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14 Tips For Choosing The Best Footwear For Your Hiking Trip

two adventurers selecting the proper hiking shoes for their upcoming adventure

14 Tips For Choosing The Best Footwear For Your Hiking Trip

If your anything like me, your feet take a beating outdoors.

They support the full weight of our body… and gear and we expect them to hold up until the end of the hike, hunt or nature walk. 

While your tennis or running shoes might feel comfortable on your dawgs, they probably won’t last long, especially on more rugged trails.

You need the correct footwear for the job. 

Get the Correct Hiking Shoe for You

With so many hiking shoe brands on the market, how do you choose the right hiking shoe for you?

Here I’ll discuss the questions you can ask yourself when looking for your perfect hiking footwear.  

1. How Tall Should They Be? 

Your hiking shoes’ height will depend on the terrain you expect to encounter. 


Low-cut shoes provide the least defense against rolling ankles and are more susceptible to trail debris, sand, mud, or grit.

This cut is best if you’re going on well-maintained trails and carrying lighter loads. 


Mid-cut shoes give better ankle support and more protection from debris. These are best for moderate loads and multi-day trips. 


High-cut shoes provide the most balance and support especially on rough terrain, they also keep most debris out.

They usually need some time to properly break-in but are perfect for the most rugged terrain and heavier loads. 

2. How Heavy Are They? 

The weight of your hiking shoes will depend on how long you’re out on the trail and your level of fitness. 

Lighter trail shoes are more comfortable, especially if you’re a novice hiker, but they won’t last long on gnarlier terrain and with heavier loads. More experienced hikers have been known to choose lighter shoes for the freedom of movement they provide. 

On the flip side:

Heavy mountaineering boots can handle almost any terrain and load and will provide the most ankle support perfect for novice hikers. However, they can be heavy and require some time to properly break-in. 

3. What Material Are They? 

The material used in your hiking shoes determines their comfort, weight, water resistance, and durability. 

The upper boot material impacts your shoes’ weight, breathability, and durability. It can be made from different leather grains (like full-grain, split-grain, nubuck leather, to synthetics and can have waterproof/breathable membranes for water resistance. 

The midsole provides cushioning, buffers your feet from shock, and impacts your boot’s stiffness. This part is usually made of EVA foam or polyurethane for more heavy-duty trips. 

Support components in and around the midsole give support. These are often made of lightweight nylon or thermoplastic polyurethane (TPU).

The outsole is the part of your boot that comes into contact with the ground. It’s usually made of rubber but sometimes carbon is added in for harder backpacking or mountaineering boots. 

4. How Much Grip Do They Have? 

On the topic of outsoles, you have to determine the amount of grip your outsole can provide. 

Harder outsoles increase durability but can feel slippy once you go off the beaten path. 

Your outsoles’ lugs (the bumps on the outsole) also determine the amount of grip. For backpacking or mountaineering, you’ll want deeper and widely-spaced lugs to easily shed mud.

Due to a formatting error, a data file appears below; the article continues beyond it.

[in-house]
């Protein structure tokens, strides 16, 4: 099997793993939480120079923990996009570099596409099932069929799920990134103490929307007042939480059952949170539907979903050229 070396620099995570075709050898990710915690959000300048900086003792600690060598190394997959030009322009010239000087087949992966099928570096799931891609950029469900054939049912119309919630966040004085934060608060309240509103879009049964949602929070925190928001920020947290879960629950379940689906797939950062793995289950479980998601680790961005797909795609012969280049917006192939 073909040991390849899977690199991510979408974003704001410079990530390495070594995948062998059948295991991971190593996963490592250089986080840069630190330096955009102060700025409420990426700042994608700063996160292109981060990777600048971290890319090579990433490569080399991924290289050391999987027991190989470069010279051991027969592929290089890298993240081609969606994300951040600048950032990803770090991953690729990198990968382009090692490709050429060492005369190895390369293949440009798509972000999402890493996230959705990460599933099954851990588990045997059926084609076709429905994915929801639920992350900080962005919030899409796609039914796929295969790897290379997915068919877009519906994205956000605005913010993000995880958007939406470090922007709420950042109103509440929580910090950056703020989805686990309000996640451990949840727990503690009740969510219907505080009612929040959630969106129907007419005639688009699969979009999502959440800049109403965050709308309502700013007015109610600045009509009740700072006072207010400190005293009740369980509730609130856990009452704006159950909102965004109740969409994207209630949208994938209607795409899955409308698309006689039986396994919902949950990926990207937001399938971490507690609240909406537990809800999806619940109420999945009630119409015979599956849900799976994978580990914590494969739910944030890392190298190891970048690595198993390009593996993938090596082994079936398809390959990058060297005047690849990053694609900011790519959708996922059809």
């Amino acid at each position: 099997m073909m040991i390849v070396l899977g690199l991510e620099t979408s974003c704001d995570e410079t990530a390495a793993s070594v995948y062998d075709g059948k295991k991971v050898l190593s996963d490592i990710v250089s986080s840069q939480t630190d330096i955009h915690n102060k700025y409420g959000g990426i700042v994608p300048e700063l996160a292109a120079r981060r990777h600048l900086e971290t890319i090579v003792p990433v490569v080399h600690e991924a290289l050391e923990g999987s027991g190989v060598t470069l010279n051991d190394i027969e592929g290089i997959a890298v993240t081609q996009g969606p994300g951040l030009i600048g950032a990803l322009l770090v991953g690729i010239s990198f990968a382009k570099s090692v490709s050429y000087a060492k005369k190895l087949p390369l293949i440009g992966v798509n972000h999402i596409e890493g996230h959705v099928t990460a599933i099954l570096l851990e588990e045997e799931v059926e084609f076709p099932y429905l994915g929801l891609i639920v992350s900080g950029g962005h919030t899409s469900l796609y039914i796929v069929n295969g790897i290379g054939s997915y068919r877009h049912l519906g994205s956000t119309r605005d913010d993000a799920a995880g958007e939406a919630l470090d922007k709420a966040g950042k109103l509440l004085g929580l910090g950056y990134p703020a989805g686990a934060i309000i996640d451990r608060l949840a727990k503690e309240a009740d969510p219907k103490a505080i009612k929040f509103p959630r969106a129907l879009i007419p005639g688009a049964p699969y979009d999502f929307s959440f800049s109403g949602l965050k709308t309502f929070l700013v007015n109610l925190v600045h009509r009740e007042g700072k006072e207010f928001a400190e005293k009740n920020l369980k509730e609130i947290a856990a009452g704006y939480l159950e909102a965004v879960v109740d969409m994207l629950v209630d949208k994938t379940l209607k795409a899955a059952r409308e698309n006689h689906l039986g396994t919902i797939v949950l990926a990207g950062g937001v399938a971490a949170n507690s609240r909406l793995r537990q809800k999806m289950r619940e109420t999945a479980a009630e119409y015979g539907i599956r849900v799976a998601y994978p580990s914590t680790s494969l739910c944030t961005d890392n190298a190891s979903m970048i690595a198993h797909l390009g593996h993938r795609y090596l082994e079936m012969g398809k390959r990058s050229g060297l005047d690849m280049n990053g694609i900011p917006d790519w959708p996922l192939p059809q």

You also need to take into account how the outsole is connected to the midsole. Adhesives are often used as they’re cheaper than stitching but they’re also in danger of delamination when exposed to high heat for a long time. They should be alright in your car’s trunk or front of a fire or stove, just don’t keep them there for too long. 

5. Do They Keep Your Feet Dry? 

What will the weather conditions be like on the trail? Will it be wet, dry, hot, cold, or humid? These factors will help you decide on how breathable your hiking shoes should be. 

If you’re out on a hot, dry, desert trail, you may want a more breathable hiking shoe that lets humidity evaporate from your feet and lets air flow in to keep them cool. 

If you’re frequently in and out of the water on your trail, you need to decide whether you prefer a quick-drying shoe or a waterproof boot. 

Remember that a boot with a waterproof laminate can keep raindrops from entering but it can make your feet feel hot and moist due to its lack of breathability. 

This is why it’s important to choose the right hiking socks (which we’ll discuss below).

6. Do They Go Well With Your Socks? 

Footwear doesn’t just mean shoes but socks as well. 

Make sure you’re using the same socks you’re planning to wear under your shoes while out on the trail. 

Do your shoes feel comfortable with the socks? Do you need to buy different socks that combine well with your shoes? 

Finding the right socks to wear with your hiking shoes can provide a more comfortable experience at the end of the hike. 

7. How Do They Fit and Feel?  

Perhaps the most important factor in choosing footwear is how comfortable they feel when you put them on. Do they fit you well?

The length should allow your toes to wiggle but not too long that they cause you to stumble on the slightest of bumps. Getting the right shoe length requires special care when you have hammertoes or neuroma. 

The width shouldn’t be too tight to restrict circulation but not too loose where your feet can slide freely. 

Your foot’s bulk should all fit inside the boot. Failure to get the right volume may result in your boot gradually deforming to one side. 

Make sure to spend some time walking in the shoes before buying them. This should give you an idea of how the shoes feel while you’re moving. This is the perfect opportunity to inspect how the boot parts move and whether there are parts that jut in or pinch your foot in certain places. 

If after all of that and the shoes feel fine, you’ve got yourself your perfect hiking shoes. 

You may then want to remember what brand and dimensions it has in case you need to shop online for another hiking shoe eventually. 

Upper Boot Materials

Materials impact a boot’s weight, breathability, durability and water resistance.

Full-grain leather: Excellent durability and abrasion resistance; plus very good water resistance. Most commonly used in backpacking boots built for extended trips, heavy loads and rugged terrain. Not as light or breathable as nylon/split-grain leather combinations. Ample break-in time is needed before starting an extended trip.

Split-grain leather: Usually paired with nylon or nylon mesh to offer lightweight, breathable comfort. Split-grain leather “splits away” the rougher inner part of the cowhide from the smooth exterior. Benefit: Lower cost. The downside: less resistance to water and abrasion (though many feature waterproof liners).

Nubuck leather: Full-grain leather that has been buffed to resemble suede. It is very durable and resists water and abrasion. Fairly flexible, yet it also requires ample time to break in before an extended hike.

Synthetics: Polyester, nylon and so-called “synthetic leather” are all commonly found in modern boots. They are lighter than leather, break in more quickly, dry faster and usually cost less. Downside: They may show wear sooner due to more stitching on the outside of the boot.